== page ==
In all my blogging and participation, I have met many testers. One recently asked me "How can I become a better tester?" As I answered, I thought "Hmm - might be a good blog series!" So here we go. Most of this is aimed at beginning testers (1-3 years) although I have to admit I would benefit from some touch-up work in each of these areas!
I gave my friend four steps to take. I'm sure I'll come up with more, but let's look at these four briefly, and then I'll spend a blog or two on each as time goes by (hopefully I'll finish the last one sometime before the Rose Bowl).
- Become aware of quality - what is it, what does it look like, what does it feel like?
- Read - read everything you can get your hands out about quality. Start off with books about testing. I really don't even care about what testing methodology (agile, monolithic beastly projects, etc.), just read.
- Related somewhat to (1), recognize that quality means going beyond functional and business requirements. You need to think of yourself as the gateway to quality or, in an agile world, as the trustee for quality. Teach people about quality and manage up for quality.
- Find a great test lead, test manager, or test mentor to work with. If you can be employed on the same team, that's great. If you have to be in a less formal mentoring relationship, that's great. Learn from this person, everything you can.
First: become more conscious about quality. I actually gave my friend a homework assignment - as this person lives in India, I asked them to compare two vastly different automobiles: the Ambassador and the Skoda. Ironically, the Skoda is the butt of many a joke in Eastern Europe, but it's actually been taken over by VW/Audi and, internationally, is an incredible automobile. It competes with (and beats) Honda in India as the ultimate status car within reach of the rising middle class. The Ambassador? Well, it's truly the Indianized car--it's one of two cars mass-produced throughout India's history. When you compare the quality of the two, well, it's like comparing a Chevette to a Lexus in the US. Or, I suppose, a Trabbi to a Mercedes in Europe. No offense intended towards the Ambassador--it's just reality.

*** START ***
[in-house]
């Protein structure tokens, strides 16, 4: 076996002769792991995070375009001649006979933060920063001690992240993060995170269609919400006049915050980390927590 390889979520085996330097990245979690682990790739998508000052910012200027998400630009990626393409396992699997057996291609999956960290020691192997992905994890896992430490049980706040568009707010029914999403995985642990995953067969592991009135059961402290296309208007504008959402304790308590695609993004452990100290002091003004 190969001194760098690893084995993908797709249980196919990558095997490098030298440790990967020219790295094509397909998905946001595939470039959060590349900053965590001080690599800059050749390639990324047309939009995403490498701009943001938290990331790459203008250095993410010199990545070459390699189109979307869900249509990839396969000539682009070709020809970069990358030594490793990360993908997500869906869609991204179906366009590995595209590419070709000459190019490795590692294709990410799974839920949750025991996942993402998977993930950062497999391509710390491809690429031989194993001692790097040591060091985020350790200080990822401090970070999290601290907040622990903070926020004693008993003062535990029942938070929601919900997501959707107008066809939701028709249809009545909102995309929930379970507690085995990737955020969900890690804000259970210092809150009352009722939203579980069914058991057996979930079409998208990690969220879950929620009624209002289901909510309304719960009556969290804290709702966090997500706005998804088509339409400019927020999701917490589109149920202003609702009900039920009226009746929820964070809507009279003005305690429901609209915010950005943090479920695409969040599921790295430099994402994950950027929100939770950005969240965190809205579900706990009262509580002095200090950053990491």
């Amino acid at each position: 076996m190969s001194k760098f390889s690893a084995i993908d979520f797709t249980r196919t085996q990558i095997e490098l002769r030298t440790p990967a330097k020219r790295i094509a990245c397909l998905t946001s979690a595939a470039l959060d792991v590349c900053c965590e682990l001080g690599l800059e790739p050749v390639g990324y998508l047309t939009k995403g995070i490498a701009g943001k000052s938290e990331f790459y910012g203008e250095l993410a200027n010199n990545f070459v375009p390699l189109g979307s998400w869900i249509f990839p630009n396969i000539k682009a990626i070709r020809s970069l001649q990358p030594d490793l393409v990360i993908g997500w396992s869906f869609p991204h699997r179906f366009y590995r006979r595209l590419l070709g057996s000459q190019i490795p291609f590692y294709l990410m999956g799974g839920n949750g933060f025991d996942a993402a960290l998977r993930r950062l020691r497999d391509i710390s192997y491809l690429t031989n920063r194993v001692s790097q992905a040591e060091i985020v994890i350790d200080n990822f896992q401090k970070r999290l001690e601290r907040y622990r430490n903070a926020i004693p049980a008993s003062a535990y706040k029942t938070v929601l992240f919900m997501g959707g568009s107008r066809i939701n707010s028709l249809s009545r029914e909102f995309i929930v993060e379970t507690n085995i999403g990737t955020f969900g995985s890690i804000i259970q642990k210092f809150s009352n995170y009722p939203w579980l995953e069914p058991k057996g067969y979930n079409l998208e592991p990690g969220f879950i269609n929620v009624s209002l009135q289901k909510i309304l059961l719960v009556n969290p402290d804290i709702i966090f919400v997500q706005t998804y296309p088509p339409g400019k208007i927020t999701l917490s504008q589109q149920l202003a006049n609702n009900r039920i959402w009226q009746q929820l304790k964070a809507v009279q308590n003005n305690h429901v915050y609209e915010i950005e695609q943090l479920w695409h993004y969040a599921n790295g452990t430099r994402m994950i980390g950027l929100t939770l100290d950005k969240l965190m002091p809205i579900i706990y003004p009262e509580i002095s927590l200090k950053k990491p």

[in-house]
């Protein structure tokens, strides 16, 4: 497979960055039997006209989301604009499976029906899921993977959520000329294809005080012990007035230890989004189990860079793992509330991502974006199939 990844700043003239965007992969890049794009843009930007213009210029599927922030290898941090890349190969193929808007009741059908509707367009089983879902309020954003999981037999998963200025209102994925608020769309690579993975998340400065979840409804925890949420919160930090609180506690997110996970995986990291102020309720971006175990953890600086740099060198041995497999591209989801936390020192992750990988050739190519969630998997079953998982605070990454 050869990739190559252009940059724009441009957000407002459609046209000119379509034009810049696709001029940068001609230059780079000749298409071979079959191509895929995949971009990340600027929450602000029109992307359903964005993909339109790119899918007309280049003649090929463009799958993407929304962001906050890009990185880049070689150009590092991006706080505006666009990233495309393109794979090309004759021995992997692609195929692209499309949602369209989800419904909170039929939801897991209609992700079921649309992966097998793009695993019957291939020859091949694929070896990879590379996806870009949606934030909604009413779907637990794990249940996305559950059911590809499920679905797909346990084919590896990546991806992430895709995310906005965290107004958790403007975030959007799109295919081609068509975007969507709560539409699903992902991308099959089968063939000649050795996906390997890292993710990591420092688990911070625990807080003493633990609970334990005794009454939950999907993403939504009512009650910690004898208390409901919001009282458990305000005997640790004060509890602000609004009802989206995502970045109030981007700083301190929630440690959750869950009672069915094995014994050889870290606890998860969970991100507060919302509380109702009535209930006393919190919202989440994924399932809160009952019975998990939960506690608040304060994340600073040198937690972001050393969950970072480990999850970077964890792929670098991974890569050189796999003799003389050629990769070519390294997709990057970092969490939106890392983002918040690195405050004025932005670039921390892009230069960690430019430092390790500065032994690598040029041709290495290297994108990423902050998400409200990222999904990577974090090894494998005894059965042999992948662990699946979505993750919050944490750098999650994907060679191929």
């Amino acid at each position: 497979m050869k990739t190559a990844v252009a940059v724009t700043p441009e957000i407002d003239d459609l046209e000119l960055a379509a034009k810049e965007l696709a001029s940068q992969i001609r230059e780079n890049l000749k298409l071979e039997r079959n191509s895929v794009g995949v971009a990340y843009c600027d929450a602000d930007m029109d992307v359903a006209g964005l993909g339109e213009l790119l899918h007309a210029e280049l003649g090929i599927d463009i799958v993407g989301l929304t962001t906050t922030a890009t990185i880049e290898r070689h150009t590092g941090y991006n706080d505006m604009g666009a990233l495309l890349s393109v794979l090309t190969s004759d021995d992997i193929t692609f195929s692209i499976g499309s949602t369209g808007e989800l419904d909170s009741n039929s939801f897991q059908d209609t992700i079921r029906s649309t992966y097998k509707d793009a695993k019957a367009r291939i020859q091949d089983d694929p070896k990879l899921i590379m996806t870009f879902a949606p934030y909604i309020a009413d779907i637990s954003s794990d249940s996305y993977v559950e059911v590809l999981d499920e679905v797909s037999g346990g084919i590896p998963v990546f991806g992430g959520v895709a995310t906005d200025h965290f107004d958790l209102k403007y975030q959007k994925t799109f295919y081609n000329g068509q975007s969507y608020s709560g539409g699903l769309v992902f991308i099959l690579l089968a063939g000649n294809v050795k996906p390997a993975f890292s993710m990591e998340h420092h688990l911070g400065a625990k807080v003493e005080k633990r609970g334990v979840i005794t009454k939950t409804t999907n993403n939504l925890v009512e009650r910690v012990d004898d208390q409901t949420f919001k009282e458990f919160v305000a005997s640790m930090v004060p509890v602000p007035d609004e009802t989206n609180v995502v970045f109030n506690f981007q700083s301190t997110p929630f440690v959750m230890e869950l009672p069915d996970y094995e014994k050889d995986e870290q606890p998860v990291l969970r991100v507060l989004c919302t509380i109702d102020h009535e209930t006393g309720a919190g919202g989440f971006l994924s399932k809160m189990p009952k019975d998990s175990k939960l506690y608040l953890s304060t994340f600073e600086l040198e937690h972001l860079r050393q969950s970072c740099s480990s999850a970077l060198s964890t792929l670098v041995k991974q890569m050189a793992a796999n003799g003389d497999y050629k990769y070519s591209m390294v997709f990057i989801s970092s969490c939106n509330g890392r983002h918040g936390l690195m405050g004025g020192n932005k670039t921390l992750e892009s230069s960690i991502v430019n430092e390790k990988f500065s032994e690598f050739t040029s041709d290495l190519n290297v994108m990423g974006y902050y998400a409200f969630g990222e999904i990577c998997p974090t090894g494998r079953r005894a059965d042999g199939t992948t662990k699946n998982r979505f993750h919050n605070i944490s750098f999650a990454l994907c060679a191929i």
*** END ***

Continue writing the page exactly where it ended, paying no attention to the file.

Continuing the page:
So I like to think about quality and compare products and services. If you live in the US, try this - go to Mervyns or Kohls to buy a suit. Then go to Nordstrom. The difference is beyond belief! If you don't think consciously about it, though, it's hard to put into words what the difference is. A good business analysis would miss the point either - consider the business requirements:
- Stock on hand: variety of sizes, multiples of the most common sizes. Mervyns: check. Nordstrom: check.
- Merchandise is on the rack, readily visible to the customer: Mervyns: check. Nordstrom: check.
- Sales reps available to answer questions: Mervyns: check (you do have to seek them out). Nordstrom: check.
- Someone who can ring up the transaction: Mervyns: check. Nordstrom: check.
- Merchandise is priced right: Mervyns: check. Nordstrom: check.
A tester who focuses on only the business requirements here would say both companies are of equal quality. But think deeper - look at the experience in both situations. The Nordstrom experience is full of stuff that could be measured, but it's necessarily the first thing you think of. How friendly and helpful is the service? What is the atmosphere like? What's the merchandise like? Will it feel cool during summer and warm in winter? Is it scratchy? Is it comfortable overall?
So the purpose of the homework is to think deeper about quality. Is quality just meeting the requirements, or is there more? Is it about understanding the customer and knowing there are often unwritten requirements?
How would this apply in the real world? Well, I've already blogged about a huge data corruption issue that arose at a previous employer because the consulting firm running an implementation there insisted negative testing wasn't necessary. They focused (barely) on proving the software met requirements--since none of the requirements discussed issues like "the data needs to have integrity" or "the client must respond to and handle error messages from the server", no testing was done in that area. Thirteen million corrupt rows later, four workstreams came to a halt while the data team narrowed the issue and implemented a fix - oh, and fixed the corrupt rows.
Becoming aware of quality is the first step to contributing to quality. It's what helps us lift our eyes beyond requirements and to be stewards of quality.